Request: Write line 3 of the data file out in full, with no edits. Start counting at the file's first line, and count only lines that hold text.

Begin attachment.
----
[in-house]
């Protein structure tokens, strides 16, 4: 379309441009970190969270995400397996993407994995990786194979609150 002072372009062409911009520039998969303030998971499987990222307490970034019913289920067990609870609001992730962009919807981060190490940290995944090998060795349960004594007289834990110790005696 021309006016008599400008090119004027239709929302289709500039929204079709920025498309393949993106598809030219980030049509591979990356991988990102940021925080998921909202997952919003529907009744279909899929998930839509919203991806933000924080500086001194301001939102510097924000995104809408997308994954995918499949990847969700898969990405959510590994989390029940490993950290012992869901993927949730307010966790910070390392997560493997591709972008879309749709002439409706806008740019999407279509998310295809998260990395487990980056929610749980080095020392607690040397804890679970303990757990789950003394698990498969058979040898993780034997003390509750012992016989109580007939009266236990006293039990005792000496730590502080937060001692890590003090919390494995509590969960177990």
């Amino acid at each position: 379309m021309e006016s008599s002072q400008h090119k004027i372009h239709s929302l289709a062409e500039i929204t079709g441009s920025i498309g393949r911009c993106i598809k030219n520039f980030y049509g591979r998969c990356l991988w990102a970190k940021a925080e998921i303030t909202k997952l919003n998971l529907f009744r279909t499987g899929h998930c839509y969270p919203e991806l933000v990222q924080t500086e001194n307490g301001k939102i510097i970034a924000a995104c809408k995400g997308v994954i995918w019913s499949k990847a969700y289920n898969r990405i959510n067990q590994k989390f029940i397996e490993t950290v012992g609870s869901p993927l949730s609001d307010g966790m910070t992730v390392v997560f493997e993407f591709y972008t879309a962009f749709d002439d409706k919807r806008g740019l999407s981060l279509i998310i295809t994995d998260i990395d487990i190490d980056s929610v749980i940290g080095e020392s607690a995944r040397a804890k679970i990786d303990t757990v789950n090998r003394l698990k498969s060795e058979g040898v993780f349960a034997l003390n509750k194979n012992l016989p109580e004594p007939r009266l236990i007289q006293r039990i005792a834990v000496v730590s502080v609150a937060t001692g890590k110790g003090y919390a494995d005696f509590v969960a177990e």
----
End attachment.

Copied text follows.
């Amino acid at each position: 379309m021309e006016s008599s002072q400008h090119k004027i372009h239709s929302l289709a062409e500039i929204t079709g441009s920025i498309g393949r911009c993106i598809k030219n520039f980030y049509g591979r998969c990356l991988w990102a970190k940021a925080e998921i303030t909202k997952l919003n998971l529907f009744r279909t499987g899929h998930c839509y969270p919203e991806l933000v990222q924080t500086e001194n307490g301001k939102i510097i970034a924000a995104c809408k995400g997308v994954i995918w019913s499949k990847a969700y289920n898969r990405i959510n067990q590994k989390f029940i397996e490993t950290v012992g609870s869901p993927l949730s609001d307010g966790m910070t992730v390392v997560f493997e993407f591709y972008t879309a962009f749709d002439d409706k919807r806008g740019l999407s981060l279509i998310i295809t994995d998260i990395d487990i190490d980056s929610v749980i940290g080095e020392s607690a995944r040397a804890k679970i990786d303990t757990v789950n090998r003394l698990k498969s060795e058979g040898v993780f349960a034997l003390n509750k194979n012992l016989p109580e004594p007939r009266l236990i007289q006293r039990i005792a834990v000496v730590s502080v609150a937060t001692g890590k110790g003090y919390a494995d005696f509590v969960a177990e």